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IAI completes system-level thermal vacuum test on Venµs satellite

The satellite was subjected to acoustic, spin and shaking tests prior to vacuum testing.

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UAS at full speed captured by DARPA’s SideArm technology

Aurora Flight Sciences recently tested a DARPA full-scale SideArm technology demonstration system that repeatedly captured a Lockheed Martin ‘Fury’ UAS, which had been accelerated to representative flight speeds via an external catapult.

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News

New FAA rules for commercial drones

The Federal Aviation Administration has published Part 107, its much-awaited regulation on the commercial use of small, unmanned aerial vehicles (UAVs) weighing less than 55 lb (25kg). 

The new regulation, published on June 21, is welcome news to the millions of private and commercial drone users in the USA who have been waiting for the FAA’s UAV guidelines. The regulations have been in the works since Congress passed the FAA Modernization and Reform Act in 2012. Proposed rules were released last year, and the agency had been reviewing public comments before publishing the final version.

Previously, nearly all drone businesses were prohibited as they fell outside the rules. Now, with Part 107, filmmakers, journalists, aerial surveyors, photographers, real-estate agents and others can use drones for their work. Recreational drones under 55 lb will be excluded from the rules, which come into effect from August 1.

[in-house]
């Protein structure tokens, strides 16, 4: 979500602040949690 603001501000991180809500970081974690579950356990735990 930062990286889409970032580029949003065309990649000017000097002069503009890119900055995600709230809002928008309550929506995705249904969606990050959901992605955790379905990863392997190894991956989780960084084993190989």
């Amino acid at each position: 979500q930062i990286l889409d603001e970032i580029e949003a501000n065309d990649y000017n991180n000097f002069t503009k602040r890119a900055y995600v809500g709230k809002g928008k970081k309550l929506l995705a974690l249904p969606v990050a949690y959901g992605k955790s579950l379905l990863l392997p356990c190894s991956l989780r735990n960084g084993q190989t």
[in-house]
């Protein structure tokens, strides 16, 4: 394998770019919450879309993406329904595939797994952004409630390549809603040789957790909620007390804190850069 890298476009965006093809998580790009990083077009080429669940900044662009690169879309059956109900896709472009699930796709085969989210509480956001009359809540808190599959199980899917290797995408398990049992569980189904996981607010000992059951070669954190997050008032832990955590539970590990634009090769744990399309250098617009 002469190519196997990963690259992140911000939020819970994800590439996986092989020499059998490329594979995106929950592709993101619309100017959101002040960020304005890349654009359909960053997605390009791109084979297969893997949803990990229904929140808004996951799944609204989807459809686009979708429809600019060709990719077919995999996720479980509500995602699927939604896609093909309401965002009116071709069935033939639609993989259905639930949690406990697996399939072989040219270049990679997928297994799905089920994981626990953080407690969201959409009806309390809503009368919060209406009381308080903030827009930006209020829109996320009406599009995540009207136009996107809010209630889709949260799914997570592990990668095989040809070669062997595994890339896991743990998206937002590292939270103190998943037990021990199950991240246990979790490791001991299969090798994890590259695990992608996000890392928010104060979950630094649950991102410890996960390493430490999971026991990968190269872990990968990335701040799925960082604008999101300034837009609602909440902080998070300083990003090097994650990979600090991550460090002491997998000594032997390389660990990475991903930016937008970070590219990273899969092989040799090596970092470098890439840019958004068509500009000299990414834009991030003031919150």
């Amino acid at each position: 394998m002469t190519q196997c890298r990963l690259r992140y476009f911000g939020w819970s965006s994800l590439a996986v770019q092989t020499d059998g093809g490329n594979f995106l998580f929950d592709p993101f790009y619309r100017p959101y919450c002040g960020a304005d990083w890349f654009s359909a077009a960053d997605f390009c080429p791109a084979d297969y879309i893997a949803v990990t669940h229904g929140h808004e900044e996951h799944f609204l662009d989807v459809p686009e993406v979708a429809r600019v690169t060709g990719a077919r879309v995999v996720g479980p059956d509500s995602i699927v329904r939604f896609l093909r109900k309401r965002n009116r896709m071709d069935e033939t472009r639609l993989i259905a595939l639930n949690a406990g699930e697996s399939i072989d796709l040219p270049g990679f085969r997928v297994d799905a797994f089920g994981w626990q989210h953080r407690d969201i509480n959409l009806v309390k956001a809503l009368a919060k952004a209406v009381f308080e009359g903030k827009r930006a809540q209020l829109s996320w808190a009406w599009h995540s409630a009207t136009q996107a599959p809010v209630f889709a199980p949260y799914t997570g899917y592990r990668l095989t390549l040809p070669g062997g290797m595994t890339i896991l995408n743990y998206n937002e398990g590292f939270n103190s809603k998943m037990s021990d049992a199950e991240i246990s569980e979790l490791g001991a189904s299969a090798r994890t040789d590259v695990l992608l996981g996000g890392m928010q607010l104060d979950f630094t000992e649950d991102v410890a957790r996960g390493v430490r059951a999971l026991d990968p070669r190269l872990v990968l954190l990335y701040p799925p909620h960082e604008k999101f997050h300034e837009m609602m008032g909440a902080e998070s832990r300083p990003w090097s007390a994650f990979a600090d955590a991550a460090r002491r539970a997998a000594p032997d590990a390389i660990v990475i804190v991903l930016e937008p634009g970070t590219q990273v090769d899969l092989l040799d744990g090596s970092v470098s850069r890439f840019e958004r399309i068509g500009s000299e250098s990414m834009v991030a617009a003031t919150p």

Hobbyists still must operate under the model aircraft rule mandated by Congress in the Modernization and Reform Act of 2012. These requirements say recreational UAV operators must have “visual line-of-sight” of their drones, fly them under 400ft (122m), stay clear of aircraft, and be at least five miles from airports.

If the same drone is used for hobby and commercial work, then it comes under Part 107. A UAV’s use defines the regulations it falls under.

Part 107 has similar limits for drones and defines the maximum speed (100mph/160km/h) and use in daylight only. In addition to staying clear of airports, commercial UAVs must not fly over anyone that is not directly involved with the drone’s operation. The FAA will develop separate rules for micro-UAVs (under 4.4 lb/2kg) to allow them to be flown over crowds, for example.

Commercial UAV pilots must 16 years old and practice standard ‘see-and-avoid’ – another plane is spotted, get out of the way. Importantly, the FAA dropped the idea that commercial UAV operators should hold a pilot’s license. Now commercial operators need a ‘remote pilot airman certificate’, which can be obtained after passing a basic aeronautical knowledge exam at an FAA-approved testing center.

To read more about UAV testing in the June 2016 issue of Aerospace Testing International, click here.

June 24, 2016


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